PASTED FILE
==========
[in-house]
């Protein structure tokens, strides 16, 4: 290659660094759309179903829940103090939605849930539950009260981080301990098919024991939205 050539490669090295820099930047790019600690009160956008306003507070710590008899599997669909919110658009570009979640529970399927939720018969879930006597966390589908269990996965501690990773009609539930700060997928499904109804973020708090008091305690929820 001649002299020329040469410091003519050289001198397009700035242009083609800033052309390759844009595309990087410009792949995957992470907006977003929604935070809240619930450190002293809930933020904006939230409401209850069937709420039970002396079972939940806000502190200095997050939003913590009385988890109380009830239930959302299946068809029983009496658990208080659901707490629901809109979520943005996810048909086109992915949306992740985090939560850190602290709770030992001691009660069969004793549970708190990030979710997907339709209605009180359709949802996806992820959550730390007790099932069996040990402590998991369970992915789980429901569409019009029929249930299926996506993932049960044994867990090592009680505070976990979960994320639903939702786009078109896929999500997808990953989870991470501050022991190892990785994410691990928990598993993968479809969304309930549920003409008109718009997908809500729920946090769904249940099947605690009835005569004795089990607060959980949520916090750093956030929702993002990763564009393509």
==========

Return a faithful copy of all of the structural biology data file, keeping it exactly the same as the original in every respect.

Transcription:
[in-house]
């Protein structure tokens, strides 16, 4: 290659660094759309179903829940103090939605849930539950009260981080301990098919024991939205 050539490669090295820099930047790019600690009160956008306003507070710590008899599997669909919110658009570009979640529970399927939720018969879930006597966390589908269990996965501690990773009609539930700060997928499904109804973020708090008091305690929820 001649002299020329040469410091003519050289001198397009700035242009083609800033052309390759844009595309990087410009792949995957992470907006977003929604935070809240619930450190002293809930933020904006939230409401209850069937709420039970002396079972939940806000502190200095997050939003913590009385988890109380009830239930959302299946068809029983009496658990208080659901707490629901809109979520943005996810048909086109992915949306992740985090939560850190602290709770030992001691009660069969004793549970708190990030979710997907339709209605009180359709949802996806992820959550730390007790099932069996040990402590998991369970992915789980429901569409019009029929249930299926996506993932049960044994867990090592009680505070976990979960994320639903939702786009078109896929999500997808990953989870991470501050022991190892990785994410691990928990598993993968479809969304309930549920003409008109718009997908809500729920946090769904249940099947605690009835005569004795089990607060959980949520916090750093956030929702993002990763564009393509």